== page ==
Amicus Therapeutics said it has acquired Nationwide Children’s Hospital spinout Celenex for up to $452 million, in a deal that expands the rare disease drug developer into gene therapy with a portfolio of 10 clinical and preclinical programs in neurologic lysosomal storage disorders (LSDs).

The 10 adeno-associated virus 9 (AAV9) gene therapy programs—developed at the hospital’s Center for Gene Therapy and The Ohio State University, both based in Columbus, OH—include lead programs in CLN6, CLN3, and CLN8 Batten disease that are potential first-to-market curative treatments, Amicus said.

The other programs include efforts to develop gene therapies for Niemann Pick C, Wolman disease, Tay Sachs disease, and LSDs for other unspecified CNS disorders, according to a presentation for investors by Amicus.

“The groundbreaking work of [principal investigators] Brian Kaspar, Ph.D. and Kathrin Meyer, Ph.D., at Nationwide Children’s Hospital, along with collaborator, Arthur Burghes, Ph.D., professor at The Ohio State University, on these programs has led to remarkably strong and consistent preclinical results and now, in CLN6 Batten disease, encouraging early results in children. This is science and biotechnology at its best,” Amicus Chairman and CEO John F. Crowley said in a statement.

Recruiting of patients has begun for a Phase I/II clinical trial of the CLN6 therapy (NCT02725580), while the first patient is expected to be dosed in a Phase I/II trial of the CLN3 program “in coming months,” Amicus stated in its presentation.

According to Amicus, a single administration of the CLN6 gene therapy generated “encouraging” preliminary efficacy data in the first two patients treated: Two years post-treatment, Hamburg motor and language scores indicated no disease progression in the younger sibling, while disease progression in older sibling showed evidence of stabilization. Additional data for CLN6 will be presented in 2019.

The CLN6, CLN3, and CLN8 programs gave all generated promising preclinical data in mouse models: “The preclinical proof-of-concept we have seen to date in CLN6, CLN3, and CLN8 further support the applicability of the AAV vector we developed at Nationwide Children’s in genetic disease of the CNS,” Dr. Meyer adds.


Billion-Dollar Vision

Amicus said the deal would more than achieve its vision of growing into a rare disease developer whose therapies treat more than 5,000 patients, and generate more than $1 billion in worldwide sales by 2023. Amicus generated $38.005 million in the first half of this year and $36.93 million for all of 2017 in net product sales, all from its sole marketed drug, the Fabry disease treatment Galafold™ (migalastat), authorized in Europe since 2016 and only approved in the U.S. last month.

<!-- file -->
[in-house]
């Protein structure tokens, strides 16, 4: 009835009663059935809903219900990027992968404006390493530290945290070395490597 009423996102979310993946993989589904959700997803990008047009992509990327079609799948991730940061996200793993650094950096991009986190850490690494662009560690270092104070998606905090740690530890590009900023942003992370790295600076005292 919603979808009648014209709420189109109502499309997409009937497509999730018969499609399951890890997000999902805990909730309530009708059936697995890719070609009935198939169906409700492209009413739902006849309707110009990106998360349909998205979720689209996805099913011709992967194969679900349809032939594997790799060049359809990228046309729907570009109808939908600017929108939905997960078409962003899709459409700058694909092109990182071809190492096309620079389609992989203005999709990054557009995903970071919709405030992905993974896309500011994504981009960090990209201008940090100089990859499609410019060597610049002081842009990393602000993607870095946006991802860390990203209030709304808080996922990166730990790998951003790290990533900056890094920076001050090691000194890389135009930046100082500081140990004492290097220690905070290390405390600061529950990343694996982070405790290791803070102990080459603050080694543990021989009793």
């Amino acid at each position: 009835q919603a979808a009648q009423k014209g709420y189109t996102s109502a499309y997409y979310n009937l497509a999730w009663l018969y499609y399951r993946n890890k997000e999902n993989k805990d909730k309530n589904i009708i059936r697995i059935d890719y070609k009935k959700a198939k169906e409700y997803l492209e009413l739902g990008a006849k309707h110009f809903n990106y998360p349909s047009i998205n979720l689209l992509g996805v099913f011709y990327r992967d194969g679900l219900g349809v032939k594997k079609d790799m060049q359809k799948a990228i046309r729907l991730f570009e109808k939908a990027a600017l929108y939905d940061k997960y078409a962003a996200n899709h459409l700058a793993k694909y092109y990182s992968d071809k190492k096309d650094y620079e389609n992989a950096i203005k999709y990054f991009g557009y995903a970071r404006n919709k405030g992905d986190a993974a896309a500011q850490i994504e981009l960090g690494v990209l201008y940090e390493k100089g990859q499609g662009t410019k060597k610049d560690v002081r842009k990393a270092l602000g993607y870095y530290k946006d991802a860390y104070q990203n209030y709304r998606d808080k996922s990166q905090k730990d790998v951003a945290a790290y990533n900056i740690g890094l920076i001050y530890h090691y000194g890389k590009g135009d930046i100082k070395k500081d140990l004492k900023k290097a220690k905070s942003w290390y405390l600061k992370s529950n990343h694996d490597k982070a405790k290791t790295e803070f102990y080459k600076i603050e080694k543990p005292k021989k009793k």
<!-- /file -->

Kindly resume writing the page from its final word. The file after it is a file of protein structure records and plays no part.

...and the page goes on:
Of the Celenex programs, Amicus said in the presentation, the largest estimated addressable patient population is the 5,000 projected for the CLN3 treatment, followed by the 3,500 for the Niemann Pick C, Wolman disease, Tay Sachs disease, and other CNS LSD programs. Another 1,000 patients are estimated for the CLN6 treatment, and 750 for the CLN8 therapy.

Amicus has agreed to pay Celenex shareholders $100 million cash upfront, $15 million in payments tied to achieving development milestones, and $262 million in regulatory submission and approval milestones across multiple programs. Amicus said it expected to shell out no more than $75 million over the next four years in milestone payments, and would not pay out any royalties.

Celenex shareholders are also eligible for up to $75 million in payments tied to tiered sales milestones (tiers of $500 million/$750 million). The acquisition and several years of related development costs for all of the gene therapy programs will be financed through a new $150 million debt facility to be provided by BioPharma Credit, an investment fund managed by Pharmakon Advisors. 

The transaction was closed immediately following approval by the boards of Amicus and Celenex.

Columbus-based Celenex was established by Gordon Gray, producer of movies that include Secretariat, and his wife, Kristen Gray, whose daughters Charlotte and Gwenyth were both diagnosed with Batten’s disease in 2015, at ages 4 and 2, respectively. The Grays established the Charlotte and Gwenyth Gray Foundation, created to fund research and clinical studies toward Batten disease treatments.

The Celenex acquisition comes after Amicus on August 10 won FDA accelerated approval for Galafold 123 mg capsules, an oral pharmacological chaperone of alpha-Galactosidase A (alpha-Gal A) taken every other day. Galafold was approved based on reduction in kidney interstitial capillary cell globotriaosylceramide (KIC GL-3) substrate. As a condition of accelerated approval, Amicus agreed to continue studying Galafold in a confirmatory Phase IV program.

Amicus is also conducting a global Phase I/II study (NCT02675465) for another clinical candidate, AT-GAA for Pompe disease. AT-GAA consists of ATB200, a recombinant human acid alpha-glucosidase enzyme with optimized carbohydrate structures, particularly mannose-6 phosphate, co-administered with AT2221, a pharmacological chaperone. Clinical results are expected to be shared at the 23rd International Congress of the World Muscle Society, set for October 2-6 in Mendoza, Argentina.







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